Trust in strangers among disadvantaged people : the power of implicit just world beliefs

Wurzbach, Bianca von

Document Type: Doctoral dissertation
Year of publication: 2018
Place of publication: Aachen
Publishing house: Shaker Verlag
ISBN: 978-3-8440-5830-7 , 3-8440-5830-3
University: Universität Mannheim
Evaluator: Bless, Herbert
Date of oral examination: 2017
Publication language: English
Institution: Außerfakultäre Einrichtungen > Graduate School of Economic and Social Sciences- CDSS (Social Sciences)
School of Social Sciences > Mikrosoziologie u. Sozialpsychologie (Bless 1999-)
Subject: 150 Psychology
300 Social sciences, sociology, anthropology
Abstract: Trusting other people reduces the complexity of life and enables cooperation. This is beneficial for the individuals involved and society as a whole. But how do we know if a person is trustworthy if no individualized information on this person is available in the trust situation? Thus, how do we form our trust decision if we encounter a complete stranger? The research presented in this book investigated how individuals’ social (dis-)advantage and just world perceptions inform each other when the trustworthiness of a stranger has to be judged. It is argued that under information uncertainty, humans reason heuristically and relate their trust in strangers to their dispositional and situational belief in a just world (BJW). However, this effect should be most pronounced for individuals perceiving themselves as members of a socially disadvantaged group: As socially disadvantaged compared to advantaged individuals lack resources (e.g., money or education) to cope with others’ misuse of trust, they strongly depend in their outcomes on their accurate trust judgments. Accordingly, especially this group of people should search for relevant information in the situation indicating a stranger’s trustworthiness and apply their dispositional and situational BJW as trust-related judgmental heuristics. Importantly, due to bottom effects for subjectively socially disadvantaged individuals with low dispositional BJW, those with high dispositional BJW should be most responsive to situational justice cues when forming their trust decisions. The relevance of the findings, their practical implications and limitations, as well as possible future research are discussed.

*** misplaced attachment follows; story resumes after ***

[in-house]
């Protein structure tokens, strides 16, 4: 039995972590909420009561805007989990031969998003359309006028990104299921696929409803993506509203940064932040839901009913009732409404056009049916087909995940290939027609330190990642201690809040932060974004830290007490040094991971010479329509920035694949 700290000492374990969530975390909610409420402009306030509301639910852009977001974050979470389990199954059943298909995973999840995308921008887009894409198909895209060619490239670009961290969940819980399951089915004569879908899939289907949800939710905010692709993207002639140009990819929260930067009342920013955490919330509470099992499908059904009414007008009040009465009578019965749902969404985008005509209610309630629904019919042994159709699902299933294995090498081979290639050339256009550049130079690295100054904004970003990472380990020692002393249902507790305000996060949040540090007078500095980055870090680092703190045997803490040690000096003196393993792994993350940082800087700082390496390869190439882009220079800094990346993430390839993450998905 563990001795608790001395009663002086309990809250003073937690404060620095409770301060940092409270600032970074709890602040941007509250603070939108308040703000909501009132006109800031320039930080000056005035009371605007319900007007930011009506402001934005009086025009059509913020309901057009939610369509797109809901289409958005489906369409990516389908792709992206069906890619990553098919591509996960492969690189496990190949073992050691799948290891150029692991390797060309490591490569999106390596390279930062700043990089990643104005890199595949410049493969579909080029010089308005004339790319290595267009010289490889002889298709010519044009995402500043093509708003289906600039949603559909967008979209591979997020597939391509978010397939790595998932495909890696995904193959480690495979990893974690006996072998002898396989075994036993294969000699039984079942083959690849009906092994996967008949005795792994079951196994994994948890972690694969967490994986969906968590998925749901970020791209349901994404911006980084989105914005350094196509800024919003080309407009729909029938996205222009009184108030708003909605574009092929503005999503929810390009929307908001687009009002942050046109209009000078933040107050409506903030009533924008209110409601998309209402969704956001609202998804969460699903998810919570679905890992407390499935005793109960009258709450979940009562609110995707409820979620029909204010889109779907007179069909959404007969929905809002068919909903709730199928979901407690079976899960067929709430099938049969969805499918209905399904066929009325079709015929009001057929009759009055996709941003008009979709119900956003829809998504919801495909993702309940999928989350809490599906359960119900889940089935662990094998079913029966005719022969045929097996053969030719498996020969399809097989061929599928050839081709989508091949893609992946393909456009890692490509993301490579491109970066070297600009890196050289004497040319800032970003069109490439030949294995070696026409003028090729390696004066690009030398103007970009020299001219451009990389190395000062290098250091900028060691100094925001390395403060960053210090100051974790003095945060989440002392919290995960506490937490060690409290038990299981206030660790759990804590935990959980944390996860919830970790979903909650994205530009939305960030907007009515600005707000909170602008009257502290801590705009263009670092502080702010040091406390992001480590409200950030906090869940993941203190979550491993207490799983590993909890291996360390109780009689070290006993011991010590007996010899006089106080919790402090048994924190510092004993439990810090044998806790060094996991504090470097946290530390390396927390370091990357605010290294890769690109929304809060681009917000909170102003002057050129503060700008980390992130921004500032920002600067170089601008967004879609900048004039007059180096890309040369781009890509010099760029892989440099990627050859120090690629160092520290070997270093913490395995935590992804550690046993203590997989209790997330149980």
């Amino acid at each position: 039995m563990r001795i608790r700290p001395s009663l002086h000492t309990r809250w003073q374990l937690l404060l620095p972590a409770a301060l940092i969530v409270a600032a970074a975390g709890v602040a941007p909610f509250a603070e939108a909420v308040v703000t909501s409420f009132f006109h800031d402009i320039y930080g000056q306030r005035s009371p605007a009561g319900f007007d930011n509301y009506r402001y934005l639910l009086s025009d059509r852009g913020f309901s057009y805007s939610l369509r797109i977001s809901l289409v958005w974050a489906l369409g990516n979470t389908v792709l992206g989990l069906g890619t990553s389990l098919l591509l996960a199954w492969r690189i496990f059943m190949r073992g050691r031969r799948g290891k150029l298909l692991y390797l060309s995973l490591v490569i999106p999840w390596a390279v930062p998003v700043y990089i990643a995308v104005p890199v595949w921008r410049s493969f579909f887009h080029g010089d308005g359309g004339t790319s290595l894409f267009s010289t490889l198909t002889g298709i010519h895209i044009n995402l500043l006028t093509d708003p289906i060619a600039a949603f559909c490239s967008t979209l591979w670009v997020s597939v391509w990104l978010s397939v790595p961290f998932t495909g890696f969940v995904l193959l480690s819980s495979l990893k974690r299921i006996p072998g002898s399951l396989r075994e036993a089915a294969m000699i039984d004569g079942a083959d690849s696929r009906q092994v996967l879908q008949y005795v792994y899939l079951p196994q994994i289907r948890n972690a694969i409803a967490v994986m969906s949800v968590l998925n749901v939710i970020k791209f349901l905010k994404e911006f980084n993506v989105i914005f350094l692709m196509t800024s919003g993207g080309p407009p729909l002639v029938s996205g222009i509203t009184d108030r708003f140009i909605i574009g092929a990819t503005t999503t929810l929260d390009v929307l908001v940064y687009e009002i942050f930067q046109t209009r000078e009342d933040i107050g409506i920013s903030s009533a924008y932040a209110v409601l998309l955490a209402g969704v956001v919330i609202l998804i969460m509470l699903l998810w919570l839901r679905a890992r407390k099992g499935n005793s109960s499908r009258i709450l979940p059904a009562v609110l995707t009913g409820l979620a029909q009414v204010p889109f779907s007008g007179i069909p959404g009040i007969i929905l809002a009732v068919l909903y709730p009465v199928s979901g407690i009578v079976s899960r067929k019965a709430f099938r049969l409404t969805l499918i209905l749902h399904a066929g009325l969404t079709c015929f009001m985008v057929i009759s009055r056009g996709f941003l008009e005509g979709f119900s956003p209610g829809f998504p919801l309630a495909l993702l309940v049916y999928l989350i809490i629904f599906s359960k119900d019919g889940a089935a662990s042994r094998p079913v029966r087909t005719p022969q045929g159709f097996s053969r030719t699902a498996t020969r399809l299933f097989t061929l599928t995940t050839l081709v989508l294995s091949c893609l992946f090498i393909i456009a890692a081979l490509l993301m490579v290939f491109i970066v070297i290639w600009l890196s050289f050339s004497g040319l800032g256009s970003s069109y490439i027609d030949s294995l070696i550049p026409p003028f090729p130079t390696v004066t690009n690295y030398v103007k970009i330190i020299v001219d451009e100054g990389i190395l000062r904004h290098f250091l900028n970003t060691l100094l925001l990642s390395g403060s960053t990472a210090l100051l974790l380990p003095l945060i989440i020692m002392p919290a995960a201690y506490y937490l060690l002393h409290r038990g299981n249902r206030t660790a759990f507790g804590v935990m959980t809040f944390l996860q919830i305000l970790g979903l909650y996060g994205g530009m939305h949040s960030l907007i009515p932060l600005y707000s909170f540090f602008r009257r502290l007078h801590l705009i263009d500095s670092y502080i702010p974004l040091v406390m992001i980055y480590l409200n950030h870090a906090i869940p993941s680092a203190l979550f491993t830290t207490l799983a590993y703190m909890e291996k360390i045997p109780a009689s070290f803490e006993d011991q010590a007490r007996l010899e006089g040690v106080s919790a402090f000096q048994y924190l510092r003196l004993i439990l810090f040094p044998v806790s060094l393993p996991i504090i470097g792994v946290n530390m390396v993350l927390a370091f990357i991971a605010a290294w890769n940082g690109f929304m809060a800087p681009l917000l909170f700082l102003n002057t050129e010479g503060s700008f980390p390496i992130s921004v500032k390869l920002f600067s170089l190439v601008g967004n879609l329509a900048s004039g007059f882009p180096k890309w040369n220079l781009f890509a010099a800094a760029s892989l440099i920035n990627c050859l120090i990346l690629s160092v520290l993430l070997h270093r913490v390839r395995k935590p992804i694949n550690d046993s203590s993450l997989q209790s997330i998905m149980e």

Dieser Eintrag ist Teil der Universitätsbibliographie.

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